Regina and the Racist
By Kit-Bacon Gressitt
“When my son was murdered, I read Job,” Regina said.
Regina was my ride-share driver, fifty-something, and a seat-full of voluptuous curves. She was chatty and she talked with her hands vociferously, which was only a little scary. After each burst of information, they’d reclaim the steering wheel.
Usually, Regina told me, she has a gig driving a charter bus up to Boston and back, but then she has to wait four or five unpaid hours before she can return her passengers to Philadelphia. And if they don’t tip well, she’s better off with Uber or Lyft. She has a lot of friends, but they’re not all real friends, “Not like the real close ones, you know?” She has fewer of those, but they’re good ones. She also has mixed-race grandbabies she has to worry about, given, well, everything.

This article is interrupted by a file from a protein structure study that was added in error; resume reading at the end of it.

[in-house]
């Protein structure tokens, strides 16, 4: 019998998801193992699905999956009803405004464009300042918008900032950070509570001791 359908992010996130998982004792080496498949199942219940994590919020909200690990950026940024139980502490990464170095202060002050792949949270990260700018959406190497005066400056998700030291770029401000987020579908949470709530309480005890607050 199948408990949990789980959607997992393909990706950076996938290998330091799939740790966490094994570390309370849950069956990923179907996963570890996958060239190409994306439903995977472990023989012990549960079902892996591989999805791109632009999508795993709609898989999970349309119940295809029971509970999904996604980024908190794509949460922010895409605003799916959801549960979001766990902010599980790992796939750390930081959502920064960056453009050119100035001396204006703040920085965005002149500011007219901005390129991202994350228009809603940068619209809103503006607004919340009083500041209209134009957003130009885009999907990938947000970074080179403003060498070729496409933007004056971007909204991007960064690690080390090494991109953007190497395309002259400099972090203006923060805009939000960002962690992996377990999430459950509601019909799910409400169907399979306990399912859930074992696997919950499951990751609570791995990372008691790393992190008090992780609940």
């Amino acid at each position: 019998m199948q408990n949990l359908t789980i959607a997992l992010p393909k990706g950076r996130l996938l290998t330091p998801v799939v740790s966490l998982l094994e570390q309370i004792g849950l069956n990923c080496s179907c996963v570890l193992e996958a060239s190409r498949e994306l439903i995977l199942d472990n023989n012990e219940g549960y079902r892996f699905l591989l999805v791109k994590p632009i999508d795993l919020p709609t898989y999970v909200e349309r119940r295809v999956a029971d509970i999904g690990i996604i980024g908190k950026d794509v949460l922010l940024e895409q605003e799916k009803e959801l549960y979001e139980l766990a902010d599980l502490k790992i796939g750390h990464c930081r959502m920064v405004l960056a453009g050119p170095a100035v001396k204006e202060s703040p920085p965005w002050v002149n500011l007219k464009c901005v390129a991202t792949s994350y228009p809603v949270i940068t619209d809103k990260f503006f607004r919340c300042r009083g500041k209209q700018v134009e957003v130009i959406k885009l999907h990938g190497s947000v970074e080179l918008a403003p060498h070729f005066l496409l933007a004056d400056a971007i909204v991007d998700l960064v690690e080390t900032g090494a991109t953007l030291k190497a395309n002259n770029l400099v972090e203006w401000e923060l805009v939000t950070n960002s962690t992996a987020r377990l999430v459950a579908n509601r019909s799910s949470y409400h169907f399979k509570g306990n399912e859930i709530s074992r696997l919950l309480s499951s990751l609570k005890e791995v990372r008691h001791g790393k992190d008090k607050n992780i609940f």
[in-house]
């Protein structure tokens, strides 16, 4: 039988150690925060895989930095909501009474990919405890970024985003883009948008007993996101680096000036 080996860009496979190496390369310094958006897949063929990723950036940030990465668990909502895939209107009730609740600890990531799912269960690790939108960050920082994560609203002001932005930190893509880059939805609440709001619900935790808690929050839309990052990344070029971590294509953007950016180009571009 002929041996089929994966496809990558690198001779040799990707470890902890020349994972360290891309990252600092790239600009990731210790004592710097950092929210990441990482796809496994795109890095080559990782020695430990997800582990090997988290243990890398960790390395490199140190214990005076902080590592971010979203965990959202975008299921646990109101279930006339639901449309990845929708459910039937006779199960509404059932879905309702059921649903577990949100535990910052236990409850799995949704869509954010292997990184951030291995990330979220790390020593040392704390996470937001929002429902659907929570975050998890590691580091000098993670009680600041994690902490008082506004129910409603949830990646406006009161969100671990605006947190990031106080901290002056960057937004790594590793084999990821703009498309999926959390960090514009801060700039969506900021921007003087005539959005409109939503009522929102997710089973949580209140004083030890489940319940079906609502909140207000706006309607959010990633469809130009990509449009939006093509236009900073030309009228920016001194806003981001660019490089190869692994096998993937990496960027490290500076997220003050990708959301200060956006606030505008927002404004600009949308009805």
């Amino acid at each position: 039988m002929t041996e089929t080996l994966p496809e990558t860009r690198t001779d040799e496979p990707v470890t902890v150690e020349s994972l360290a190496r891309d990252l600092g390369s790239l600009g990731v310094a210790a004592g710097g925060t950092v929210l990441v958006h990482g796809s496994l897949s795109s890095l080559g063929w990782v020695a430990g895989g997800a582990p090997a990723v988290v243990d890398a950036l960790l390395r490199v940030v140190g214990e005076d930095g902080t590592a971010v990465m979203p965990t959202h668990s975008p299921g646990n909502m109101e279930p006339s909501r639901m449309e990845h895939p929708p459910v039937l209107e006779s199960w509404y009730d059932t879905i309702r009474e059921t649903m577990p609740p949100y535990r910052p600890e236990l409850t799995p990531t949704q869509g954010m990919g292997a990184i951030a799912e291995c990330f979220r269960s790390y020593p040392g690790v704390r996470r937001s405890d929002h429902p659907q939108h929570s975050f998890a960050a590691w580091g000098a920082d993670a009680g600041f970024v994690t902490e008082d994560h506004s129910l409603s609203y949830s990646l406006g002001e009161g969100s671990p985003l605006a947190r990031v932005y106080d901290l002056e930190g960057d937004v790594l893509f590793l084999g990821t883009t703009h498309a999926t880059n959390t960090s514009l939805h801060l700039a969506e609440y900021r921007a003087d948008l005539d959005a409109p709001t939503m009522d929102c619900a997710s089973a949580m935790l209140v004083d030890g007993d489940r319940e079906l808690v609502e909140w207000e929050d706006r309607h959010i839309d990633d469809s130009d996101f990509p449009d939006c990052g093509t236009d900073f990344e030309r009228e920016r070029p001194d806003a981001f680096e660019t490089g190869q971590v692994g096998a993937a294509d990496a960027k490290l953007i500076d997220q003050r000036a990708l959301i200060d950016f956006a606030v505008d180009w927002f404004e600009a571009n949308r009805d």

I was heading home to California from Philly after a Mother’s Day visit, and I’d been thinking about my long-gone mother and my adult daughter, wondering how she’ll fare when I go belly up. Regina’s thoughts seemed to be in a similarly cheerless place, missing her murdered child while she drove me to the airport. ...
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Photo by Diego Torres Silvestre via a Creative Commons license.